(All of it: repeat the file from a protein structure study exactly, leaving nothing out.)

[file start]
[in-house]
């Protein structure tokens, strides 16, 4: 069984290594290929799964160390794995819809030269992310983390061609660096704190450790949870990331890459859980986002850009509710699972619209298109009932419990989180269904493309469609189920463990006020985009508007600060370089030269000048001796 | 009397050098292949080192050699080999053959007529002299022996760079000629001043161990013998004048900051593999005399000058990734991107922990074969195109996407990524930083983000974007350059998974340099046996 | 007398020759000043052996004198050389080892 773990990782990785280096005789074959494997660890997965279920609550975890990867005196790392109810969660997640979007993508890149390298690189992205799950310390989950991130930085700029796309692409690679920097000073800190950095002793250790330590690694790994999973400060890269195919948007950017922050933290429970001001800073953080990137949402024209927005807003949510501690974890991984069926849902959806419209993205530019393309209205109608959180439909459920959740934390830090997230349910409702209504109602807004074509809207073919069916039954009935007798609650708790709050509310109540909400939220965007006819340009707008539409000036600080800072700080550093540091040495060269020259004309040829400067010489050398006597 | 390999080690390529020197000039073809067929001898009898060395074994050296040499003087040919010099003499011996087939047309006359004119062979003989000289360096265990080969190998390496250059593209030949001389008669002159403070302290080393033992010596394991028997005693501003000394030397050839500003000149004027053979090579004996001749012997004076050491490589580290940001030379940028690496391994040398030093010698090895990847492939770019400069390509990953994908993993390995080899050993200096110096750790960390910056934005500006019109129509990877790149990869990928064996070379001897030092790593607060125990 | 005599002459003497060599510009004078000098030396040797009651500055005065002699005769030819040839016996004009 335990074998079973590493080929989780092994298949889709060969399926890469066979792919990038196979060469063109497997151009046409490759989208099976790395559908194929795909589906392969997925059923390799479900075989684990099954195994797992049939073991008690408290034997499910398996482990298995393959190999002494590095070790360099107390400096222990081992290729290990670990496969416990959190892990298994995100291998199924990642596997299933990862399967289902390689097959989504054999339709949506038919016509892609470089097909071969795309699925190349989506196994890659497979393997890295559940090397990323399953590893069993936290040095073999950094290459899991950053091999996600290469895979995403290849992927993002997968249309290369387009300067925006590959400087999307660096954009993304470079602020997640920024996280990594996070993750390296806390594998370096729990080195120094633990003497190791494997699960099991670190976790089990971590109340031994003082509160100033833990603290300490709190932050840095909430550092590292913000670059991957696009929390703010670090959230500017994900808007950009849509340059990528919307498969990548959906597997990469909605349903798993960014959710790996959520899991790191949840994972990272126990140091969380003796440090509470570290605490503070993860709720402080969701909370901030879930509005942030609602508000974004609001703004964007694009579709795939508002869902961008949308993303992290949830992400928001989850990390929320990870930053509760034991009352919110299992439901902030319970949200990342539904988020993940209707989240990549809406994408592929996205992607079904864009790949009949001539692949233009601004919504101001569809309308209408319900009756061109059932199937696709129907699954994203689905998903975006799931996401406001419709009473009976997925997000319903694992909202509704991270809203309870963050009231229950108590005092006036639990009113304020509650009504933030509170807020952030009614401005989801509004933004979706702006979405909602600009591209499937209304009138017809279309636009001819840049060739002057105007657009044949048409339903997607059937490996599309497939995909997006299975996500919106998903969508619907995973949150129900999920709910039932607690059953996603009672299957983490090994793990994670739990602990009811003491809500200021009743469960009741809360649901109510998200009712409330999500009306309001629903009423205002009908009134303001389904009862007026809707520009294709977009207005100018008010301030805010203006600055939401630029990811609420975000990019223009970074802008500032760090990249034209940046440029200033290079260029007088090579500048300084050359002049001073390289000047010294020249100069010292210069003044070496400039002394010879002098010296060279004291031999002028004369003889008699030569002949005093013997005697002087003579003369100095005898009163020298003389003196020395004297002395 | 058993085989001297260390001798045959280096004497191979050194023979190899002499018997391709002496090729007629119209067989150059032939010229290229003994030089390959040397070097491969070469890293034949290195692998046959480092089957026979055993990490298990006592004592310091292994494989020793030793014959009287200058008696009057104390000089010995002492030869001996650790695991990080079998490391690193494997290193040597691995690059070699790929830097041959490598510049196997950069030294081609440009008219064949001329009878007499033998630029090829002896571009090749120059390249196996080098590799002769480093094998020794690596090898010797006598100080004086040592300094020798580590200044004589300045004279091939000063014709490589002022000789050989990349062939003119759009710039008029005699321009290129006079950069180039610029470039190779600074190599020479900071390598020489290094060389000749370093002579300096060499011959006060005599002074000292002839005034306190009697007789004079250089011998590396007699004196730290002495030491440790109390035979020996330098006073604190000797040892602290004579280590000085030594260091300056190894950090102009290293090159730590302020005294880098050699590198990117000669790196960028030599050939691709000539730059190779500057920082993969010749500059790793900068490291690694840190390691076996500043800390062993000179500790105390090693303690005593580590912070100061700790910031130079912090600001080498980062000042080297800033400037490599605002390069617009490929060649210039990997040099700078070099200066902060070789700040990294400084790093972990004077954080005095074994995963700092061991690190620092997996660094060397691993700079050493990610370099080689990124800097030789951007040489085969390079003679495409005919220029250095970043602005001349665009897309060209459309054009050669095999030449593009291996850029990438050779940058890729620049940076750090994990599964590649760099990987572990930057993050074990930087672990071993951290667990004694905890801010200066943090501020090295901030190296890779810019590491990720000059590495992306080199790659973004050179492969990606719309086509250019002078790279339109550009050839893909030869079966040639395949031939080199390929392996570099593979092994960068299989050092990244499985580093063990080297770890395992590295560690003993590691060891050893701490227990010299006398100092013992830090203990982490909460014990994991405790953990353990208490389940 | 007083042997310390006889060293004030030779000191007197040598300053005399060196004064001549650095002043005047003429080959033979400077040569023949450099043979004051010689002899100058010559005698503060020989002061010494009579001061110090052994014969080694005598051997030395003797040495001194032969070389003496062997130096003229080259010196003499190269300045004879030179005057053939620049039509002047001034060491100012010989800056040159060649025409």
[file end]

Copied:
[in-house]
């Protein structure tokens, strides 16, 4: 069984290594290929799964160390794995819809030269992310983390061609660096704190450790949870990331890459859980986002850009509710699972619209298109009932419990989180269904493309469609189920463990006020985009508007600060370089030269000048001796 | 009397050098292949080192050699080999053959007529002299022996760079000629001043161990013998004048900051593999005399000058990734991107922990074969195109996407990524930083983000974007350059998974340099046996 | 007398020759000043052996004198050389080892 773990990782990785280096005789074959494997660890997965279920609550975890990867005196790392109810969660997640979007993508890149390298690189992205799950310390989950991130930085700029796309692409690679920097000073800190950095002793250790330590690694790994999973400060890269195919948007950017922050933290429970001001800073953080990137949402024209927005807003949510501690974890991984069926849902959806419209993205530019393309209205109608959180439909459920959740934390830090997230349910409702209504109602807004074509809207073919069916039954009935007798609650708790709050509310109540909400939220965007006819340009707008539409000036600080800072700080550093540091040495060269020259004309040829400067010489050398006597 | 390999080690390529020197000039073809067929001898009898060395074994050296040499003087040919010099003499011996087939047309006359004119062979003989000289360096265990080969190998390496250059593209030949001389008669002159403070302290080393033992010596394991028997005693501003000394030397050839500003000149004027053979090579004996001749012997004076050491490589580290940001030379940028690496391994040398030093010698090895990847492939770019400069390509990953994908993993390995080899050993200096110096750790960390910056934005500006019109129509990877790149990869990928064996070379001897030092790593607060125990 | 005599002459003497060599510009004078000098030396040797009651500055005065002699005769030819040839016996004009 335990074998079973590493080929989780092994298949889709060969399926890469066979792919990038196979060469063109497997151009046409490759989208099976790395559908194929795909589906392969997925059923390799479900075989684990099954195994797992049939073991008690408290034997499910398996482990298995393959190999002494590095070790360099107390400096222990081992290729290990670990496969416990959190892990298994995100291998199924990642596997299933990862399967289902390689097959989504054999339709949506038919016509892609470089097909071969795309699925190349989506196994890659497979393997890295559940090397990323399953590893069993936290040095073999950094290459899991950053091999996600290469895979995403290849992927993002997968249309290369387009300067925006590959400087999307660096954009993304470079602020997640920024996280990594996070993750390296806390594998370096729990080195120094633990003497190791494997699960099991670190976790089990971590109340031994003082509160100033833990603290300490709190932050840095909430550092590292913000670059991957696009929390703010670090959230500017994900808007950009849509340059990528919307498969990548959906597997990469909605349903798993960014959710790996959520899991790191949840994972990272126990140091969380003796440090509470570290605490503070993860709720402080969701909370901030879930509005942030609602508000974004609001703004964007694009579709795939508002869902961008949308993303992290949830992400928001989850990390929320990870930053509760034991009352919110299992439901902030319970949200990342539904988020993940209707989240990549809406994408592929996205992607079904864009790949009949001539692949233009601004919504101001569809309308209408319900009756061109059932199937696709129907699954994203689905998903975006799931996401406001419709009473009976997925997000319903694992909202509704991270809203309870963050009231229950108590005092006036639990009113304020509650009504933030509170807020952030009614401005989801509004933004979706702006979405909602600009591209499937209304009138017809279309636009001819840049060739002057105007657009044949048409339903997607059937490996599309497939995909997006299975996500919106998903969508619907995973949150129900999920709910039932607690059953996603009672299957983490090994793990994670739990602990009811003491809500200021009743469960009741809360649901109510998200009712409330999500009306309001629903009423205002009908009134303001389904009862007026809707520009294709977009207005100018008010301030805010203006600055939401630029990811609420975000990019223009970074802008500032760090990249034209940046440029200033290079260029007088090579500048300084050359002049001073390289000047010294020249100069010292210069003044070496400039002394010879002098010296060279004291031999002028004369003889008699030569002949005093013997005697002087003579003369100095005898009163020298003389003196020395004297002395 | 058993085989001297260390001798045959280096004497191979050194023979190899002499018997391709002496090729007629119209067989150059032939010229290229003994030089390959040397070097491969070469890293034949290195692998046959480092089957026979055993990490298990006592004592310091292994494989020793030793014959009287200058008696009057104390000089010995002492030869001996650790695991990080079998490391690193494997290193040597691995690059070699790929830097041959490598510049196997950069030294081609440009008219064949001329009878007499033998630029090829002896571009090749120059390249196996080098590799002769480093094998020794690596090898010797006598100080004086040592300094020798580590200044004589300045004279091939000063014709490589002022000789050989990349062939003119759009710039008029005699321009290129006079950069180039610029470039190779600074190599020479900071390598020489290094060389000749370093002579300096060499011959006060005599002074000292002839005034306190009697007789004079250089011998590396007699004196730290002495030491440790109390035979020996330098006073604190000797040892602290004579280590000085030594260091300056190894950090102009290293090159730590302020005294880098050699590198990117000669790196960028030599050939691709000539730059190779500057920082993969010749500059790793900068490291690694840190390691076996500043800390062993000179500790105390090693303690005593580590912070100061700790910031130079912090600001080498980062000042080297800033400037490599605002390069617009490929060649210039990997040099700078070099200066902060070789700040990294400084790093972990004077954080005095074994995963700092061991690190620092997996660094060397691993700079050493990610370099080689990124800097030789951007040489085969390079003679495409005919220029250095970043602005001349665009897309060209459309054009050669095999030449593009291996850029990438050779940058890729620049940076750090994990599964590649760099990987572990930057993050074990930087672990071993951290667990004694905890801010200066943090501020090295901030190296890779810019590491990720000059590495992306080199790659973004050179492969990606719309086509250019002078790279339109550009050839893909030869079966040639395949031939080199390929392996570099593979092994960068299989050092990244499985580093063990080297770890395992590295560690003993590691060891050893701490227990010299006398100092013992830090203990982490909460014990994991405790953990353990208490389940 | 007083042997310390006889060293004030030779000191007197040598300053005399060196004064001549650095002043005047003429080959033979400077040569023949450099043979004051010689002899100058010559005698503060020989002061010494009579001061110090052994014969080694005598051997030395003797040495001194032969070389003496062997130096003229080259010196003499190269300045004879030179005057053939620049039509002047001034060491100012010989800056040159060649025409």